Democratic gubernatorial candidate Henry E. Howell promised today to increase Virginia government salaries, making them comparable to those paid by private industry. A high ranking state personnel officer said such increases could add $200 million to the next two-year budget.

State budget officials have forecast that all of an expected $650 million revenue gross from existing taxes will be required during the next two years to keep pace with normal spending increases. Thus, a $200 million addition for pay raises would have to come either from new taxes or cuts in state services.

Howell said in answer to questions from reporters after announcing his salary goals that he is standing by his promise not to propose a general tax increase. He said he will propose amendments in the statebudget next January that will provide for the pay raises through other spending cuts and by "closing tax loopholes for the super-rich."

Howell's pay raise proposal was made in answer to a question by a state employee at a meeting of the Virginia Rehabilation Association. It contrasted sharply with the more modest pay promises of Republican nominee John N. Dalton, who was asked the same question at the meeting about an hour later.

Dalton pledged to include a state worker increase of at least 4.8 per cent in the budgets he proposes and said he will try to raise that figure to the actual increase in the cost of living if possible.

State workers this year received a 4.8 per cent raise. When the Gneral Assembly approved it in March, its $34 million cost was seen as such a threat to the state's precariously balanced budget that it gave Gov. Mills E. Goodwin authority to withhold the money if tax revenues were insufficient.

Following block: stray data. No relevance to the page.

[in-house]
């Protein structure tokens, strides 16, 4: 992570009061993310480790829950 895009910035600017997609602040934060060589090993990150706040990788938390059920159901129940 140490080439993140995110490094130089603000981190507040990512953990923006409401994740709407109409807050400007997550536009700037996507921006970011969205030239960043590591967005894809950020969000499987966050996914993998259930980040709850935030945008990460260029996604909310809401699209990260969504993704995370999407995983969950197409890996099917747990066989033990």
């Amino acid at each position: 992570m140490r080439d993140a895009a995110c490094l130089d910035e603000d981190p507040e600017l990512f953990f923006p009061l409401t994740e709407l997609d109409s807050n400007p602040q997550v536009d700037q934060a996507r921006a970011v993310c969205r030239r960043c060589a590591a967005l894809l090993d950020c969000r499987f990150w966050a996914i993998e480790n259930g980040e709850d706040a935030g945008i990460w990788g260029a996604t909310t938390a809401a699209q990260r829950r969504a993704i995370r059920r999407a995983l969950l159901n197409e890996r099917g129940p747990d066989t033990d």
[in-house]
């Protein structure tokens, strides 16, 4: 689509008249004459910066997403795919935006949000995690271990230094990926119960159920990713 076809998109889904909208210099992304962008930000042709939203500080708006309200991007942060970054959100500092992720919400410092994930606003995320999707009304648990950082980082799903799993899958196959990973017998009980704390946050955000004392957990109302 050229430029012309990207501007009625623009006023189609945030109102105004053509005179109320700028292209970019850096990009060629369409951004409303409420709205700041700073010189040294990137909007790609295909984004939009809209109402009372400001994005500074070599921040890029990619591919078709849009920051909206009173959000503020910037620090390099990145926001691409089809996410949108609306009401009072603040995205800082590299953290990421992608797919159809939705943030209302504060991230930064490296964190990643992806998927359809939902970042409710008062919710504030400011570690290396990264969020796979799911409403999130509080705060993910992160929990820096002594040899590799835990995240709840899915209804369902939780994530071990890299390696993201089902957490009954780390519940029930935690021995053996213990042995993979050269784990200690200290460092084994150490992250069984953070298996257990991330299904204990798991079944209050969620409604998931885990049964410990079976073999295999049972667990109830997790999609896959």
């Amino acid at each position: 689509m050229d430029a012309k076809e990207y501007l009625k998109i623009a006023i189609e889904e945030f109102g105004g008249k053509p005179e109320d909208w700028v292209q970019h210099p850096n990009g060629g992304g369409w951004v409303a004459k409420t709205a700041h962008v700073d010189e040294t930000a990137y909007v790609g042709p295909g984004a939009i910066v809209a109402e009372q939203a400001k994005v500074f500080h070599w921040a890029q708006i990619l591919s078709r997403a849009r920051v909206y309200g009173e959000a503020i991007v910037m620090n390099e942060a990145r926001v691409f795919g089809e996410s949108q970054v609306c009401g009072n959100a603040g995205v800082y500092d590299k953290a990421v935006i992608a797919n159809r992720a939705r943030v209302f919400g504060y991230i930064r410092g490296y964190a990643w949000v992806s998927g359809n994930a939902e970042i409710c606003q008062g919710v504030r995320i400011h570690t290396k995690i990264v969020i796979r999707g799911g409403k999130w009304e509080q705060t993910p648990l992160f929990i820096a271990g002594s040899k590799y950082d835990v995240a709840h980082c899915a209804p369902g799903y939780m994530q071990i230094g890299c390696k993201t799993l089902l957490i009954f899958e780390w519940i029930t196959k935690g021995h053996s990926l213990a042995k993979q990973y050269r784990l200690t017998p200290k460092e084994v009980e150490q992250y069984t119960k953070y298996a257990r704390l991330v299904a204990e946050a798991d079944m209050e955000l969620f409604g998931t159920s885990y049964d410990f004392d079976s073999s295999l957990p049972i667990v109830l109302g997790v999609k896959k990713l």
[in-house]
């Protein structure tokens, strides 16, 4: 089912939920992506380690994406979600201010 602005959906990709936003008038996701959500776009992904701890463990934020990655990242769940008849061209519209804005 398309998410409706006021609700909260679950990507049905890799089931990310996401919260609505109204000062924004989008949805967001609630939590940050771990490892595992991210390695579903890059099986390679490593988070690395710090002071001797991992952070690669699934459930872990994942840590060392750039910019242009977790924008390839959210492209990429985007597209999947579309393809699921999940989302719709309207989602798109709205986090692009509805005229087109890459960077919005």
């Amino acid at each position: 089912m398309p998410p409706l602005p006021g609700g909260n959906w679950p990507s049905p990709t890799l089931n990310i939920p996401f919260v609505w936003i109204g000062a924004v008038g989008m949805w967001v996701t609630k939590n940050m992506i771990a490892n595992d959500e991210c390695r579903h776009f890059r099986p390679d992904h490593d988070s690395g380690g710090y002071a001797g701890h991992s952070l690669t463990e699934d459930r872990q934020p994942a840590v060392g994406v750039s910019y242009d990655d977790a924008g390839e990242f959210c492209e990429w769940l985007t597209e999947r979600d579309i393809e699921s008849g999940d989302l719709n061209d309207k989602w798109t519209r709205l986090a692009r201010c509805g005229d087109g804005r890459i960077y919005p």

In contrast with Dalton's proposal, Howell promised to abide by what he said is an often-ignored state law requiring the government to pay its workers salaries comparable to those earned in private industry for the same work.

Howell did not put a price tag on his proposal but said in answer to a reporter's question about the cost, "it doesn't matter, (the law) has to be complied with. There is a status that requires it."

He told the state workers, "...we have blinked at statutes before in Virginia. I promise you this is one I won't blink at.

Jerry Wilkins, chief of classification for the state personnel division, said in a telephone interview that the gap between state and private pay, estimated at almost 10 per cent last year, probably has widened.

He said it could take an average increase of almost three full pay steps for all employees to reach comparability, an increase that would cost about $100 million a year on the basis of last year's budget figures. Wilkinson cautioned, however, that the exact of cost of comparability will not be available until the personnel division completes its annual survey of private and public pay.

Howell's pay promise is the first clearly costly proposal to this, his third compaign for the governorship. Often characterized by his opponents as big spenderr, owell successfully stressed his fiscal conservatism in winning the Democratic primary this year and continues to warn against expectations of expanded state services in his administration.

"We'll have to cut the cost to fit," he has siad repeatedly to make the point that he intends to work within existing revenues.

He has also stressed, however, that he has not ruled out selective tax increases. He has declined to identity the levels he might raise, but in a recent interview with reporters and editors of the Norfolk and Roanoke newspapers he said he believes the present tax ceiling on taxable incomes over $12,000 should br raised. That ceiling now is 5 3/4 per cent.

Many of those listening to Howell and Dalton today were vocational rehabilitation counselors who said their starting sarlies with the state are about $11,500. Starting salaries for counselors working for private employers, they sail, are about $16,500.

Howell was applauded when he said, "we intend to make your salaries comparable with those of the vocational rehabilitiation employees of the Chesapeake Potomac Telephone Co.

Dalton, however, also was applaused for promising only to make sure that state workers receive at least a 4.8 per cent each year.